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Cuneiform: Ancient Writing System
Cuneiform was a relatively simple writing system. The characters were traced on a soft, wet clay tablet, which was then dried in the sun. The writing implement was a reed stylus with a rectangular or triangular edge. When impressed in the clay, it formed the wedge-shaped stroke that is characteristic of cuneiform. The word "cuneiform" is derived from the Latin word cuneus, which means "wedge".
Cuneiform is the ancient writing system of the Near East. The earliest surviving examples of cuneiform are dated at about 3000 BC. Cuneiform was probably invented by the Sumerians and gradually adopted by their neighbors, the Babylonians, Assyrians, and Persians. Each culture modified the writing to suit its particular language. By about 2000 B.C. some type of cuneiform was in use throughout the Near East.
Cuneiform developed in the same way as the alphabet and Egyptian hieroglyphics. The characters were originally pictographs, or pictures of concrete objects. A picture of a bird, for example, signified "bird"; one of a mountain meant "mountain". Sometimes a pictograph referred to a related object. For instance, the Sumerians represented "food" with a picture of a bowl. Two pictographs were often combined to suggest a word. A combination of a mouth and a bowl expressed the Sumerian word ku, meaning "to eat".
Since pictographs were difficult to draw and since a different symbol was required for every object, scribes gradually simplified and conventionalized the forms. Sometimes the form was so simplified that it no longer resembled the original object. The number of characters was reduced as pictographs broadened in meaning to refer to related and often abstract ideas. For example, a picture of a foot not only meant a part of the anatomy but also expressed ideas about the motions of the foot, such as "going" and "standing".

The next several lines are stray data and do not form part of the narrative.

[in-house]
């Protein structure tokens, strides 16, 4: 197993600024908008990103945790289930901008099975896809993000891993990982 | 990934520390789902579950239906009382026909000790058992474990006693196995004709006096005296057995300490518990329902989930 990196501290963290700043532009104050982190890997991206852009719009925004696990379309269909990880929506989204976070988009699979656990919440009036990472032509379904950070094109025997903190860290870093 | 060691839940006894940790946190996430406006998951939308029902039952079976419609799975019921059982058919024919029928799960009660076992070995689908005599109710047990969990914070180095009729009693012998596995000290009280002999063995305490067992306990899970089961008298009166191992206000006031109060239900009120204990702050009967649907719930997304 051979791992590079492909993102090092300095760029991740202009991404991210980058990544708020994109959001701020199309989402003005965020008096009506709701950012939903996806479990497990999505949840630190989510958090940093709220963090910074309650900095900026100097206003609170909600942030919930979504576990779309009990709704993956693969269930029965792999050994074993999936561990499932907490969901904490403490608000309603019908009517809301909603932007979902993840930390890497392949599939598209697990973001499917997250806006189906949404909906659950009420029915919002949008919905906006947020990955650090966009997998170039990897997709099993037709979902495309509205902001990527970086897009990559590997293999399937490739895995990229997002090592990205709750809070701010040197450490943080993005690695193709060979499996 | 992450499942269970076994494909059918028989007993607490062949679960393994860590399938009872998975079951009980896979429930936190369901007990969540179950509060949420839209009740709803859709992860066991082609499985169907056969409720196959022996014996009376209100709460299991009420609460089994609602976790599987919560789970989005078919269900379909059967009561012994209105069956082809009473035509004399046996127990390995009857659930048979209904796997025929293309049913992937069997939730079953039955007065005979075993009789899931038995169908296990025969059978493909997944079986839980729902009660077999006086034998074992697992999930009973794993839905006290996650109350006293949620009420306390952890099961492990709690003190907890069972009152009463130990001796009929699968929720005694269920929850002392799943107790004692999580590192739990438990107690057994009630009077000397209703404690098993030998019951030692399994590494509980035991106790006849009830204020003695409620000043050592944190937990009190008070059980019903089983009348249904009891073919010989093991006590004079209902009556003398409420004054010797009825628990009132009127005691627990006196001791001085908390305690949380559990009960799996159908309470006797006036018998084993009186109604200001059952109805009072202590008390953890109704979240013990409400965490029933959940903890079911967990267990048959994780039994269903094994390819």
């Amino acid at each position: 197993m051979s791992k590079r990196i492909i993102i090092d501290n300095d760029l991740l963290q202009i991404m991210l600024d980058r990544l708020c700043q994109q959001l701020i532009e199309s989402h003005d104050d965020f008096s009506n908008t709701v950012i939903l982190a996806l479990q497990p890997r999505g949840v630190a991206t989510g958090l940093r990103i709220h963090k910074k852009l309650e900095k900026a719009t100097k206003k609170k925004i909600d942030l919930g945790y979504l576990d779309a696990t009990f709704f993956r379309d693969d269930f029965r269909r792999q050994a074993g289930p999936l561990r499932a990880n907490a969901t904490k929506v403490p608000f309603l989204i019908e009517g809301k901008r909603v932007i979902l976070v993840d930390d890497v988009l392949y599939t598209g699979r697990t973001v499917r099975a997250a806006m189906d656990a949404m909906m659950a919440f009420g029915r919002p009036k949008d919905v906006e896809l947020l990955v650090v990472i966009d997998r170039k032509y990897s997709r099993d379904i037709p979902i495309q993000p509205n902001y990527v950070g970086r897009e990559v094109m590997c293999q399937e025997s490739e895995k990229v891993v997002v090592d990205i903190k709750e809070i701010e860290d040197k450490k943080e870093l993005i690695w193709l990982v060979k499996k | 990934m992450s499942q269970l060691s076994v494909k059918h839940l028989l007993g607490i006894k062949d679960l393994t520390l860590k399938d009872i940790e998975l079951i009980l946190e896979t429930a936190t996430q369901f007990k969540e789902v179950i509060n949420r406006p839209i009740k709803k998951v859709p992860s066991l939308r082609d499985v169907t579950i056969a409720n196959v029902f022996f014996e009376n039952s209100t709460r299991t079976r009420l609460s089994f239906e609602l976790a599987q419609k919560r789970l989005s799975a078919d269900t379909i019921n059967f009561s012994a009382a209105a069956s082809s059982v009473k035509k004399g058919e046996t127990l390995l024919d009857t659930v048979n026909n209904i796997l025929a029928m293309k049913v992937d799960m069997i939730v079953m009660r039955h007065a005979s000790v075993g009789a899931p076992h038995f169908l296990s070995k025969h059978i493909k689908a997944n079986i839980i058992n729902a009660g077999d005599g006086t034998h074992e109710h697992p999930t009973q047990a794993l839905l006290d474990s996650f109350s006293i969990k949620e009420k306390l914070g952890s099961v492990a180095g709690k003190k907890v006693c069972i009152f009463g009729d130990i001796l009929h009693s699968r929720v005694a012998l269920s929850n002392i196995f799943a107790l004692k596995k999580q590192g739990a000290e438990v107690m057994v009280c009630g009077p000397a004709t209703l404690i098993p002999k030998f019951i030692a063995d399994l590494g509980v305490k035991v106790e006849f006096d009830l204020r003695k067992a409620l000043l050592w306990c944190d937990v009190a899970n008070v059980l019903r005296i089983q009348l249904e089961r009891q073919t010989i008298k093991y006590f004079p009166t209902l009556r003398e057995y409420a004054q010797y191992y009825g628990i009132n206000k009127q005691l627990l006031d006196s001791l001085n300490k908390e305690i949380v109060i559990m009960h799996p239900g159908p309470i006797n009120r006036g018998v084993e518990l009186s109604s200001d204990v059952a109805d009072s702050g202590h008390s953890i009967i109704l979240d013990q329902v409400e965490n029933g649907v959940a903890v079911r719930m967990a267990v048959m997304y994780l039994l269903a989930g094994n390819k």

The number of characters was further reduced when the same pictographs were used for different words that sounded alike. The Sumerian word for water, a, was represented by a picture of a stream. The stream also indicated another word, a, which meant "in" and could not be expressed pictorially. By about 2300 B.C. the number of cuneiform characters, which had originally been about 2,000, had been reduced to approximately 600, and a rudimentary type of script existed.
The latest existing specimens of cuneiform are from about the year 6 B.C. The writing was probably obsolete by the beginning of the Christian Era.
The characters were formed by the impressions of a stylus. rediscovered during the 18th century, when archaeologists began to work in the Middle East.
One of the most important inscriptions they found was on a cliff at Behistun, Persia (now Iran). The inscription, which is in Old Persian, Elamitic, and Assyrian, lists the achievements of Darius the Great. It was transcribed in 1835 and later deciphered by Henry Rawlinson. This was the first important deciphering of a cuneiform text. Some of the earliest examples of cuneiform were discovered from 1928 to 1931 at the Red Temple in Warka, Iraq.